BOMGAR: The small company.

networkstreaming

Tjoelbomgaarshe small company is Bomgar, but that wasn’t the name of the company when we first started working for them.

The original name was Network Streaming, an Internet company located in Ridgeland, Mississippi, supplying remote support for computer networks.

The founder and CEO of Network Streaming is Joel Bomgaars, an entrepreneur in his twenties who started the company in college.

Network Streaming’s three major competitors, LogMeIn, Citrix and Webex were much larger and more established than our client.

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  1. Change the name from Network Streaming to Bomgaars Corp.
  2. Bomgaars.com was not available so Bomgar.com was used instead. (And Joel Bomgaars changed his name to Joel Bomgar.)
  3. Focus the brand on a unique feature, the appliance box.
  4. Focus on the enterprise market, not small and medium-size businesses.

bomgarbox

battlecryBomgarThe orange appliance box became the visual hammer for Bomgar brand. The battlecry: The box that’s revolutionizing remote support.

By 2012, Bomgar had achieved its primary goal, to become the leader in the enterprise market with more than $28 million in revenues. Total revenues for that year were $38 million.

  1. Bomgar . . . $28,795,749
    2. LogMeIn . . . $24,984,000
    3. WebEx . . . . $23,233,264
    4. Citrix . . . . .   $23,200,000

A message from Joel Bomgar in the year 2012: “When you first met with us in January of 2007, we had just finished doing $5.7M in revenue in 2006. We did $32M in 2011 and are on track to do $38M in 2012. You are a very big part of that revenue growth!!!”

Joel Bomgar is now moving into politics. He sold a majority share of his company to a private equity firm, but kept a minority share and remains chairman of Bomgar Corp.

Everest: The startup.

m_duffyThe startup was founded by Mark Duffey who had a great idea. He wanted to build the first nationwide funeral-planning service.

The first problem was the name. What should he call his service without using such turn-off words like “death” or “funeral?”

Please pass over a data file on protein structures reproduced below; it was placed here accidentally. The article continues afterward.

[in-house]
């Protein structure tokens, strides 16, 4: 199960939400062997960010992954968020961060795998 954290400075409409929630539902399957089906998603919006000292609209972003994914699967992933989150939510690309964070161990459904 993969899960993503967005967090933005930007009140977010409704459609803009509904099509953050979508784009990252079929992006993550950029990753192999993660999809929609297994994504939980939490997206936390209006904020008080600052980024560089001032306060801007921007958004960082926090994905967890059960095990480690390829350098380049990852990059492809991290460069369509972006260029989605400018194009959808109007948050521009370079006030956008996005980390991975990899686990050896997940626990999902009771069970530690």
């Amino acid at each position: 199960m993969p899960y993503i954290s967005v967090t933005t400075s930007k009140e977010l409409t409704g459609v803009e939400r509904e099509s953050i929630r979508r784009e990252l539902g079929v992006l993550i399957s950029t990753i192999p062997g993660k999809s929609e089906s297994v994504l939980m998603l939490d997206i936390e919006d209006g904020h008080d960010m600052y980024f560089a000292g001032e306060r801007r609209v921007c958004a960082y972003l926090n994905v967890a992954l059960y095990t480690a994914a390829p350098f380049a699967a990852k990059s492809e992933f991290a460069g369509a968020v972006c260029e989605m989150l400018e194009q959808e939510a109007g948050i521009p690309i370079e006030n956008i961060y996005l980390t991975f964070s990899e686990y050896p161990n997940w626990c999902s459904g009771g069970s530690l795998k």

The second problem was the visual. What visual trademark should he use without such turn-off illustrations like cemetery monuments?

grave

We solved both problems by using a double-entendre, Everest, a word that can be pronounced two ways:

  1. Ever rest, a euphemism for death and
  2. Everest, the world’s highest mountain.

The mountain became the visual hammer for Everest. And the battlecry was being first in the new category of funeral concierge.

After a decade of work, Everest funeral planning and concierge service now has more than 25 million participants.

Great Wall Motors: The large company.

The large company is Great Wall Motor, one of five large Chinese automobile companies, including Chery, JAC, Geely and BYD.
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We started working for Great Wall Motor in the year 2009 in conjunction with Ries China, our affiliate in Shanghai.

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Great Wall, like many other Chinese automobile companies was making a full line of vehicles: Minivans, sedans, trucks and SUVs.

cars

Even worse, Great Wall was marketing nine different models.

models

 

Focus the entire company on one model, Haval, the company’s SUV vehicle. This was a long-term recommendation because Great Wall had production facilities and dealer commitments that needed to be phased out. Currently, 80 percent of Great Wall’s production is Haval SUVs.

A typical Haval advertisement with the slogan: “Haval: The leader in economical SUVs under 100,000 RMB.” (About $14,000.)

So why did we recommend SUVs when Chinese research showed that most customers preferred sedans because they were more prestigious? We figured that the other Chinese automobile companies would focus their resources on sedans, leaving Great Wall with the opportunity to dominate the SUV category, which they eventually did.

Four years later, Great Wall Motors became the most-profitable Chinese automobile company. Its profits that year were greater than the total profits of the other four large Chinese automobile companies.

“This Great Wall was built on SUVs” was the headline of a BusinessWeek article, July 25, 2013. In four years, Great Wall sales were up 5.1 times. Great Wall profits were up 8.6 times. Great Wall stock was up 12.3 times.